controlling the operation of each phase of the motor as a function of the offset carrier timing signal; and
comparing the offset carrier timing signal to a winding control signal to form an output pulse for each of the n phases.
7. A system as recited in claim 6, wherein the step of controlling comprises the step of generating a plurality of pulses in response to the offset carrier timing signal.
8. A system as recited in claim 6, wherein the step of controlling comprises the steps of:
comparing the offset carrier timing signal to a phase voltage for each of the n phase windings; generating an output pulse for each of the n phases in response to the step of comparing.
9. A system as recited in claim 6, wherein the step of controlling comprises the steps of adding the offset carrier timing signal to a phase voltage for each of the n phase windings to form a pulse signal.
10. A system as recited in claim 6, herein prior to the step of adding comprises the step of dividing a period of the carrier signal period by 2 and counting the period divided by 2.
11. A pulse width modulation circuit for a motor having n windings where n is greater than one, comprising:
an adder for adding a voltage offset signal and a carrier timing signal to form an offset carrier timing signal;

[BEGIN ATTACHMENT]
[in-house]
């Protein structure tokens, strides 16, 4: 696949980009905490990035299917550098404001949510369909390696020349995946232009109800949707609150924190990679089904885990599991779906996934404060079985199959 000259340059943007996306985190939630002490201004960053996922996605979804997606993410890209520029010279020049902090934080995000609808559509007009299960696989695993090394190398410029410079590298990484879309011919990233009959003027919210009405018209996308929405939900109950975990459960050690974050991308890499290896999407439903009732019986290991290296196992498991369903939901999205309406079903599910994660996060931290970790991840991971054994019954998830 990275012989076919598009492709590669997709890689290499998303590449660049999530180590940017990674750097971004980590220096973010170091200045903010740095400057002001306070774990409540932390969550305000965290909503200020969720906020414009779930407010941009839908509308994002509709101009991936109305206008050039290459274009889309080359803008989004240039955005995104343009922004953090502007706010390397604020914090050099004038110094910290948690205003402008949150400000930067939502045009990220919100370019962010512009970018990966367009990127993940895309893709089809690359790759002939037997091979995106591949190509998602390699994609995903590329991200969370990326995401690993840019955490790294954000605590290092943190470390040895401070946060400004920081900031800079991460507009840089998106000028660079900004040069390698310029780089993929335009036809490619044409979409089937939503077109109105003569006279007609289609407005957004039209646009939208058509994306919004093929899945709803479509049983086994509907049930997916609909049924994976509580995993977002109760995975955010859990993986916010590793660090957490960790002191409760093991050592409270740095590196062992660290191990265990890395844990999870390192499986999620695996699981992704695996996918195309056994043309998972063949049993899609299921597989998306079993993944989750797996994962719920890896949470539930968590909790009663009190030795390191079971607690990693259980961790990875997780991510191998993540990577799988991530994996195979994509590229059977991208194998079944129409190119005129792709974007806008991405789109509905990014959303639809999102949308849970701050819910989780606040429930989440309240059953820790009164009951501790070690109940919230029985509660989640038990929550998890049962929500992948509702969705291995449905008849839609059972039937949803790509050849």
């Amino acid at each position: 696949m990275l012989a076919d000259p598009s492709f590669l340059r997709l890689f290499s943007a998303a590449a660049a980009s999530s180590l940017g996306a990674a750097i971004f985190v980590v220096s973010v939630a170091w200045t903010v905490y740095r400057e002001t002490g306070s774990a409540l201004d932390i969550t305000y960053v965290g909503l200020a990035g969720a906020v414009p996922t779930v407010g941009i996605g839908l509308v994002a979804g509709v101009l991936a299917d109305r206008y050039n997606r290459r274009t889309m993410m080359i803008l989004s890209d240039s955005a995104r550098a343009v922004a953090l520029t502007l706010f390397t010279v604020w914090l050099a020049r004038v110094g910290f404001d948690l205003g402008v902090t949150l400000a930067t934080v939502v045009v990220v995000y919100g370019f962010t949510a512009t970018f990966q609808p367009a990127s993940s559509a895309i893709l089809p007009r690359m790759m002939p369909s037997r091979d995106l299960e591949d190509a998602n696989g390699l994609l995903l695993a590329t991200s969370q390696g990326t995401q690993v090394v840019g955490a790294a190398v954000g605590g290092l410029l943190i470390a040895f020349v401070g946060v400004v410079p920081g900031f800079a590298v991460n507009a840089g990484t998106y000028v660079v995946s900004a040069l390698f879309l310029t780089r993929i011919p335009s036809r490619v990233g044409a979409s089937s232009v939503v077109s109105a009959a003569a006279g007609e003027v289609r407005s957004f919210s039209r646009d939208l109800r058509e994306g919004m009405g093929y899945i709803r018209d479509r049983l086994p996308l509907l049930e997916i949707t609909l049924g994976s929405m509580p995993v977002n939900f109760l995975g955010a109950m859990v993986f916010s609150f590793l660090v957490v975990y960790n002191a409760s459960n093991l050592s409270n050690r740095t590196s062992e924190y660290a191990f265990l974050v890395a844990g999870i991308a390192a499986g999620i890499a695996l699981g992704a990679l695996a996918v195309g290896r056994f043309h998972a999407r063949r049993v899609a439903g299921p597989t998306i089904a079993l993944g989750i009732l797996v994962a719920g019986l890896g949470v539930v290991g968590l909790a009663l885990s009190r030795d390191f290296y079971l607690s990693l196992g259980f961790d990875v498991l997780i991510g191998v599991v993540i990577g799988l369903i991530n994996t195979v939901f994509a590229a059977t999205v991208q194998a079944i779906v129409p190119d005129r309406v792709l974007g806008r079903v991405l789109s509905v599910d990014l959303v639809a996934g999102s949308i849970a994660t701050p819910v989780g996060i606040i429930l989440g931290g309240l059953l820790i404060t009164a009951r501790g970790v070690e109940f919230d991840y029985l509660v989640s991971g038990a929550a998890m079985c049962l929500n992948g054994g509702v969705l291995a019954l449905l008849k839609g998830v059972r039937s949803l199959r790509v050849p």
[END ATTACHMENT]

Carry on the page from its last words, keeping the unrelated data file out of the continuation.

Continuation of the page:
n comparators each of said comparators coupled to said adder and one of said n winding signals, said comparators forming respective n output pulses corresponding to n windings in response to said offset carrier timing signal, said comparators further comparing the offset carrier timing signal to a winding control signal to form an output pulse for each of the n phases.
12. A circuit as recited in claim 11, wherein said n comparators generate sine-triangle pulse width modulation.
13. A circuit as recited in claim 11, wherein said n comparators generate space vector pulse width modulation.
14. A circuit as recited in claim 11, wherein said n comparators generate discontinuous pulse width modulation.
15. A circuit for providing pulse width modulation for a motor comprising:
a carrier wave calculator generating a carrier wave signal;
an offset calculator generating an offset signal;
a first adder adding the carrier wave signal to the offset signal to form an offset carrier timing signal;
a second adder adding the carrier timing signal to a first phase voltage signal to form a first pulse signal;
a third adder adding the carrier timing signal to a second phase voltage signal to form a second pulse signal;
a fourth adder adding the carrier timing signal to a third phase voltage signal to form a third pulse signal;